# Linear Algebra: Proof

## Homework Statement

|A| + |B| = |C|
where
A=
[a_11 a_12 a_13]
[a_21 a_22 a_23]
[a_31 a_32 a_33]
B=
[b_11 b_12 b_13]
[b_21 b_22 b_23]
[b_31 b_32 b_33]
C=
[(a_11 + b_11) a_12 a_13]
[(a_21 + b_21) a_22 a_23]
[(a_31 + b_31) a_32 a_33]

?

## The Attempt at a Solution

First I tried taking the determinants of all 3 matrices but it got like WAY too messy and I didnt see anything close to them being equal (since i got a lot of terms that involved a_ij x b_ij and I didnt get them on the other ones.

Then I researched a little and came across that
A=
[a_11 a_12 a_13] = [a_11 a_12 a_13] + [ 0 a_12 a_13] + [0 a_12 a_13]
[a_21 a_22 a_23] [0 a_22 a_23] [a_21 a_22 a_23] [0 a_22 a_23]
[a_31 a_32 a_33] [0 a_32 a_33] [0 a_32 a_33] [a_31 a_32 a_33]

I think it goes somewhere around there but I keep getting lost and I dont know how to get around it.

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Mark44
Mentor

## Homework Statement

Prove that A + B = C
where
A=
[a_11 a_12 a_13]
[a_21 a_22 a_23]
[a_31 a_32 a_33]
B=
[b_11 b_12 b_13]
[b_21 b_22 b_23]
[b_31 b_32 b_33]
C=
[(a_11 + b_11) a_12 a_13]
[(a_21 + b_21) a_22 a_23]
[(a_31 + b_31) a_32 a_33]
If A and B are 3 x 3 matrices, then A + B is also a 3 x 3 matrix whose typical entry is cij = aij + bij.

For example, c11 = a11 + b11, which is what you have, but c12 = a12 + b12. Instead, you have a12 without b12.

The matrix you show for C can't be the sum of A and B.

?

## The Attempt at a Solution

First I tried taking the determinants of all 3 matrices but it got like WAY too messy and I didnt see anything close to them being equal (since i got a lot of terms that involved a_ij x b_ij and I didnt get them on the other ones.
Determinants don't enter into a problem about the sum of matrices. Since you seem to think that they are involved in this problem, it might be that you haven't given the exact problem statement.
Then I researched a little and came across that
A=
[a_11 a_12 a_13] = [a_11 a_12 a_13] + [ 0 a_12 a_13] + [0 a_12 a_13]
[a_21 a_22 a_23] [0 a_22 a_23] [a_21 a_22 a_23] [0 a_22 a_23]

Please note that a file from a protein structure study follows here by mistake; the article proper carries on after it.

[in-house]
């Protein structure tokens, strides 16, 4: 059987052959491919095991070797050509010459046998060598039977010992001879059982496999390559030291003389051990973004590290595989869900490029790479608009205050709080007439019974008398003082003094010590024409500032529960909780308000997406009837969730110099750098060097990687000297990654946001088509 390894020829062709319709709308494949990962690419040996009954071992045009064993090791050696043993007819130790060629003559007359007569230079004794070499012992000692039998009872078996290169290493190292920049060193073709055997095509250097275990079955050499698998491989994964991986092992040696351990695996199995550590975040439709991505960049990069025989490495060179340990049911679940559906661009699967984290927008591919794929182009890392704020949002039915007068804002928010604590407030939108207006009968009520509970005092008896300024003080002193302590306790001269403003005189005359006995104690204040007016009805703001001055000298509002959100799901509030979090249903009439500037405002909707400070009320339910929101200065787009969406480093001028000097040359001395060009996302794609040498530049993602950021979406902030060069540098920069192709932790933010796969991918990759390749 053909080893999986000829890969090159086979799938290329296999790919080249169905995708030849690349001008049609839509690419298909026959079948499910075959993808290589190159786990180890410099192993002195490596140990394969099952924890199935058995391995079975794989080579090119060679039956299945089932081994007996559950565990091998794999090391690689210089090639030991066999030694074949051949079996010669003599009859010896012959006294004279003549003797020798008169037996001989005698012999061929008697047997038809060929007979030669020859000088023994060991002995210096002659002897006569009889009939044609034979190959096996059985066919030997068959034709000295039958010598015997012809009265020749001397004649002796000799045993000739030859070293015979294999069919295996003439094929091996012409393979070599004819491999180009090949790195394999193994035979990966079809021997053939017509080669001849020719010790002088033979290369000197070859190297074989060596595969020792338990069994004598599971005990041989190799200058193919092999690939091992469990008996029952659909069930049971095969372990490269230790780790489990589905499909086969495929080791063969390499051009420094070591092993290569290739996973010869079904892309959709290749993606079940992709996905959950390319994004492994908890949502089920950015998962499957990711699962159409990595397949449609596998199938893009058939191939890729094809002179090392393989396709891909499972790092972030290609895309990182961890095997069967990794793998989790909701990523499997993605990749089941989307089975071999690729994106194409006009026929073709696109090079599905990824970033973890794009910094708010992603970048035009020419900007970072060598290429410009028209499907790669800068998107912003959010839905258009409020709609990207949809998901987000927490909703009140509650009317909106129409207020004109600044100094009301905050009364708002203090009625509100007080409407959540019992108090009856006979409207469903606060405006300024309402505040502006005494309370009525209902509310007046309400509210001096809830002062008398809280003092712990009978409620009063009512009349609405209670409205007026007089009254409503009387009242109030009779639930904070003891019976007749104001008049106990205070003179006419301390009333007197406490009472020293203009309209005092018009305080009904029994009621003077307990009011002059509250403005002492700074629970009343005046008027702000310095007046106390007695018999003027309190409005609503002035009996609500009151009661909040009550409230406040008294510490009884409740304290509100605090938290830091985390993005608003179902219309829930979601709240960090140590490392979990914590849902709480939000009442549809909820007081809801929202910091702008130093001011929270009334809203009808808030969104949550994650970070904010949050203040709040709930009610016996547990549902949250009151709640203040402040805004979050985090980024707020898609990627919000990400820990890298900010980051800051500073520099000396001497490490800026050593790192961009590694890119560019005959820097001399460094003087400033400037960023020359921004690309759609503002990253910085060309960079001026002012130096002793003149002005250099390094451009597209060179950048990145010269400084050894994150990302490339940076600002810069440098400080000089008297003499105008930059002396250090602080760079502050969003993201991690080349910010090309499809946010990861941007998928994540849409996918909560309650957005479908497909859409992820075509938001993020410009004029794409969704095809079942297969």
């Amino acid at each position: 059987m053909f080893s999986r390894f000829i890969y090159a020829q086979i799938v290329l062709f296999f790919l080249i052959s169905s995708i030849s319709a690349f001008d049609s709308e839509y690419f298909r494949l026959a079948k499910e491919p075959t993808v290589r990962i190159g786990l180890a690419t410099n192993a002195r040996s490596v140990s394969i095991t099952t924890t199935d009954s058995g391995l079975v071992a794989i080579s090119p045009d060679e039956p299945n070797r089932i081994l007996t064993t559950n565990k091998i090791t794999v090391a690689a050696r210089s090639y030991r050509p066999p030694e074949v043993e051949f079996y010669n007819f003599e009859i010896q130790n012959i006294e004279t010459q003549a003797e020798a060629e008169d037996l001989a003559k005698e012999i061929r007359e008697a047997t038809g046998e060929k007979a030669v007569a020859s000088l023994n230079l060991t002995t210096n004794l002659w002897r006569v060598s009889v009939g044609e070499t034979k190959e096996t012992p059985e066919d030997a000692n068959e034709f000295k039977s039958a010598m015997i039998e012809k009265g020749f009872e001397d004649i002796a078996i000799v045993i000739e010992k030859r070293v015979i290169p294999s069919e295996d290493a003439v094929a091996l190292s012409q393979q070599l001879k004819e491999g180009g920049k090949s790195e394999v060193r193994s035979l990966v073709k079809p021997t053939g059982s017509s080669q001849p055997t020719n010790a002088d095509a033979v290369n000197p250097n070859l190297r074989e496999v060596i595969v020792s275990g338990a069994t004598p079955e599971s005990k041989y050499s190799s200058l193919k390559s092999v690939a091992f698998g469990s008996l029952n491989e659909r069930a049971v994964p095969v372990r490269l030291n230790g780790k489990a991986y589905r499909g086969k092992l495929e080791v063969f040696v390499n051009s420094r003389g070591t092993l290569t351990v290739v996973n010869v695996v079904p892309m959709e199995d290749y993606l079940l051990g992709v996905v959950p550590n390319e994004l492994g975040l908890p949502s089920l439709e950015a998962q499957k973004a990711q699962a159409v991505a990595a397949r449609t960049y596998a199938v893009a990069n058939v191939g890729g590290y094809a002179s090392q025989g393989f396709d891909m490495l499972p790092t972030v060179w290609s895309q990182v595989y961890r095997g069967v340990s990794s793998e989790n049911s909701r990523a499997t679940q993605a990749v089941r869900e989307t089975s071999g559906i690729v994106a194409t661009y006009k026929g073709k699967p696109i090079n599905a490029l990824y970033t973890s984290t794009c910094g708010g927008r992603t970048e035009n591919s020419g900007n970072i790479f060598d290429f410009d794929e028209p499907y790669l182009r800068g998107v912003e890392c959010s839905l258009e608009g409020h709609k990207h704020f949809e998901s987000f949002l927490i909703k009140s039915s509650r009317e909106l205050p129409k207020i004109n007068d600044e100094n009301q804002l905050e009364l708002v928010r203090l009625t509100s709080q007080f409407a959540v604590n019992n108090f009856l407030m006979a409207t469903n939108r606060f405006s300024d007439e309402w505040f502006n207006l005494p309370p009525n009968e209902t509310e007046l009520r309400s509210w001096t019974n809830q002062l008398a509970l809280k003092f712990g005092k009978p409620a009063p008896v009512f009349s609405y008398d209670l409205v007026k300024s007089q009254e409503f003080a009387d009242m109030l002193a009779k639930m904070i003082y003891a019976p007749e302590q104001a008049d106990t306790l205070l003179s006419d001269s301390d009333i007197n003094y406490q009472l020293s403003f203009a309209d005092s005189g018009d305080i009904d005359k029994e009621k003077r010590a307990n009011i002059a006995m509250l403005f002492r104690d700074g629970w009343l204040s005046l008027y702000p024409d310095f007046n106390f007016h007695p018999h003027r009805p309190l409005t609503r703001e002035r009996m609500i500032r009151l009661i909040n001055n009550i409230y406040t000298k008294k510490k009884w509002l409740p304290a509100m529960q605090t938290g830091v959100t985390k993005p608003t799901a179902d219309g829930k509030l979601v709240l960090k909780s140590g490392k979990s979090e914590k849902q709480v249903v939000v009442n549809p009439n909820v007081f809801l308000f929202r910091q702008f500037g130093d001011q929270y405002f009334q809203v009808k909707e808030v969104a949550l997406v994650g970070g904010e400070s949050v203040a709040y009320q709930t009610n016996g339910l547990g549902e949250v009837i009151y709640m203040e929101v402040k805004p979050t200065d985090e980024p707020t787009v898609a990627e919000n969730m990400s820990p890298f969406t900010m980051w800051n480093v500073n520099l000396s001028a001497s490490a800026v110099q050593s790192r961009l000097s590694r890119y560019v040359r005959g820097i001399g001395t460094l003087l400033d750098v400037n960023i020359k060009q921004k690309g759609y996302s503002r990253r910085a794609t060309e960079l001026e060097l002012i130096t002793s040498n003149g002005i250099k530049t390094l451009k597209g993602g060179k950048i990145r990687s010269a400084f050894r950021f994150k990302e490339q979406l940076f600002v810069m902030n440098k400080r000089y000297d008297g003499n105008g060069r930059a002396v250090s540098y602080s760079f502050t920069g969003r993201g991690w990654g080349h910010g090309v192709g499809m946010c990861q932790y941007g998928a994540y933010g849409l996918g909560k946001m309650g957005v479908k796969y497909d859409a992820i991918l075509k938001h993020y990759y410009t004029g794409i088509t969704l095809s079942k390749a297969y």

[a_31 a_32 a_33] [0 a_32 a_33] [0 a_32 a_33] [a_31 a_32 a_33]

I think it goes somewhere around there but I keep getting lost and I dont know how to get around it.

wait let me say cause I didnt specify, sorry for the big mistake I meant to say
Proove that:

|A| + |B| = |C|

Mark44
Mentor
What you're trying to prove isn't true, so you're going to have a tough time proving it.

Here's a counter example.
$$A = \left[\begin{array}{c c c}1 & 0 & 0 \\ 0 & 1 & 0 \\ 0 & 0 & 1 \end{array}\right]$$
$$B = \left[\begin{array}{c c c}3 & 0 & 0 \\ 0 & 3 & 0 \\ 0 & 0 & 3 \end{array}\right]$$
$$C = \left[\begin{array}{c c c}4 & 0 & 0 \\ 0 & 1 & 0 \\ 0 & 0 & 1 \end{array}\right]$$
I picked these matrices to make calculating the determinants easier.
|A| = 1, |B| = 27, and |C| = 4
So |A| + |B| $\neq$ |C|

I don't think you copied the problem correctly, particularly matrix B.

HallsofIvy
Homework Helper
Actually, |A|+ |B|= |C| makes no sense if you give no more information about A, B, and C. Surely it is not true for any three matrices- for A and B fixed, |A|+ |B| is fixed and is not equal to |C| for all matrices |C|.

I suspect you mean "If A, B, and C are 3 by 3 matrices such that A+ B= C, then |A|+ |B|= |C|." That now makes sense (before, you had no "if" part) but, as Mark44 said, still is not true.

yes! OMG you guys are correct. . .I cant believe I overlooked it

the actual problem says the following:

|A| + |B| = |C|
where
A=
[a_11 a_12 a_13]
[a_21 a_22 a_23]
[a_31 a_32 a_33]
B=
[b_11 a_12 a_13]
[b_21 a_22 a_23]
[b_31 a_32 a_33]
C=
[(a_11 + b_11) a_12 a_13]
[(a_21 + b_21) a_22 a_23]
[(a_31 + b_31) a_32 a_33]

so the way I was going around was correct :) (I think. . .Im gonna start working it out but I believe i was on the right track )